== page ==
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dc.contributor.authorGunnes, Maria Wintheren_US
dc.contributor.authorLie, Rolv Terjeen_US
dc.contributor.authorBjørge, Toneen_US
dc.contributor.authorGhaderi, Saraen_US
dc.contributor.authorRuud, Ellenen_US
dc.contributor.authorSyse, Astrien_US
dc.contributor.authorMoster, Dagen_US
dc.PublishedBritish Journal of Cancer 2016, 114:348-356eng
dc.description.abstractBackground: Increased survival after cancer in young age has made long-term follow-up studies of high external validity important. In this national cohort study, we explored the impact of cancer in young age on reproduction and marital status in male survivors. Methods: Hazard ratios (HRs) and relative risks (RRs) of reproductive and marital outcomes were studied for male survivors of cancer in young age (<25 years) and cancer-free male comparisons, born during 1965–1985, by linking compulsory national registries in Norway. Results: Male cancer survivors (n=2687) had reduced paternity (HR: 0.72, 95% confidence interval (CI): 0.68–0.76). This was most apparent in survivors of testicular cancer, brain tumours, lymphoma, leukemia and bone tumours, and when diagnosed with cancer before 15 years of age. Male cancer survivors were more likely to avail of assisted reproduction (RR: 3.32, 95% CI: 2.68–4.11). There was no increased risk of perinatal death, congenital malformations, being small for gestational age, of low birth weight or preterm birth in their first offspring. Male cancer survivors were less likely to marry (HR: 0.93, 95% CI: 0.86–1.00), in particular brain tumour survivors. Conclusions: In this national cohort study, we demonstrated reduced paternity and increased use of assisted reproduction among male cancer survivors, but no adverse outcome for their first offspring at birth.en_US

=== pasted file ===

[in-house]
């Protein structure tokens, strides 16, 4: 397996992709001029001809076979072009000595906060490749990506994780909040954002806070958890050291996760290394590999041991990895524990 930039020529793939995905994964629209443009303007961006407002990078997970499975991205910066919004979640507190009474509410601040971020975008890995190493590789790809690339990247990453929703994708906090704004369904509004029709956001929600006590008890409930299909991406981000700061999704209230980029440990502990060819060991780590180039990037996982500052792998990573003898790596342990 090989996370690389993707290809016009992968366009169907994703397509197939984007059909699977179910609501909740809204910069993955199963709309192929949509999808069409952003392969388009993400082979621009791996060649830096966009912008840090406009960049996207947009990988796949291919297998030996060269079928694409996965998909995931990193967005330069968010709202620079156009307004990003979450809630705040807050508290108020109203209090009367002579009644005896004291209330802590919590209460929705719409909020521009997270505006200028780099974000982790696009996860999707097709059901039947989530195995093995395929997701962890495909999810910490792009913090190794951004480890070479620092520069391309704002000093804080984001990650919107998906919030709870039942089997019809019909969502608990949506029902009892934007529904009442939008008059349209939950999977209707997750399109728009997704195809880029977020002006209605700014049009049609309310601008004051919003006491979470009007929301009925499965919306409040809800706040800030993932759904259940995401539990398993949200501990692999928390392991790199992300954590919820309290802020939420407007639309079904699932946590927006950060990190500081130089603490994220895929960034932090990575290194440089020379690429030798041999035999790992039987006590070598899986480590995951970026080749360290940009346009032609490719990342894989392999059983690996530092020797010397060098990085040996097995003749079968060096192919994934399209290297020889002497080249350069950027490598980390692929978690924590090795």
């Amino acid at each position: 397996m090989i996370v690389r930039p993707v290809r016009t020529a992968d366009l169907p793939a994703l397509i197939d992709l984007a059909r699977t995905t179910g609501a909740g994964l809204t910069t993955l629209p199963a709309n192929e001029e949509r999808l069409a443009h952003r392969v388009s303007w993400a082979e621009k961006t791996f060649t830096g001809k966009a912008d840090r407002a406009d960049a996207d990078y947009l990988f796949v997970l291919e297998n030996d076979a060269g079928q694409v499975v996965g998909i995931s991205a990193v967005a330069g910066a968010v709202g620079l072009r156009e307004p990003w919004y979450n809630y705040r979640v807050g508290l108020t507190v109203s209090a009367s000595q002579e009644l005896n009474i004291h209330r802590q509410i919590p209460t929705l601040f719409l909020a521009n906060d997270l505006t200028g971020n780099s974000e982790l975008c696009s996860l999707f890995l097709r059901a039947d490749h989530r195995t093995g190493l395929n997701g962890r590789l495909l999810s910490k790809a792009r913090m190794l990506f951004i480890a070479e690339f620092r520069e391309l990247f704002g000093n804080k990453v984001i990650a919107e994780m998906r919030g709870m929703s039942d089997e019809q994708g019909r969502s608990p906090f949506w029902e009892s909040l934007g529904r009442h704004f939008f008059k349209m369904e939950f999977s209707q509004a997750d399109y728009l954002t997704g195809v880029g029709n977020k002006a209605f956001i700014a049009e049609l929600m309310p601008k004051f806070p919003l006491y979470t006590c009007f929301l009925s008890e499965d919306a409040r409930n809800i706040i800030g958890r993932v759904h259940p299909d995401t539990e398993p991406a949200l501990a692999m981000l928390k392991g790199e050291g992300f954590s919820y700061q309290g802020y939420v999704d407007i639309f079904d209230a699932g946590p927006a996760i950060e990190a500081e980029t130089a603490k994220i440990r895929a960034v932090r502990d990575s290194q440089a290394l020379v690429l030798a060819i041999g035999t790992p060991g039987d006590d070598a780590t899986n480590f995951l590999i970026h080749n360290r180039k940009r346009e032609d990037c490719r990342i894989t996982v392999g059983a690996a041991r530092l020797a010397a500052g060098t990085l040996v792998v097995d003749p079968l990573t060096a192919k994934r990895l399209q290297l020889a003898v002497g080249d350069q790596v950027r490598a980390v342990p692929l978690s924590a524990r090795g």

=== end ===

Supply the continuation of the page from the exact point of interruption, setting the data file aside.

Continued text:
dc.publisherNature Publishing Groupeng
dc.rightsAttribution CC BY-NC-SAeng
dc.titleReproduction and marriage among male survivors of cancer in childhood, adolescence and young adulthood: a national cohort studyen_US
dc.typePeer reviewed
dc.typeJournal article
dc.rights.holderCopyright 2015 The Authors

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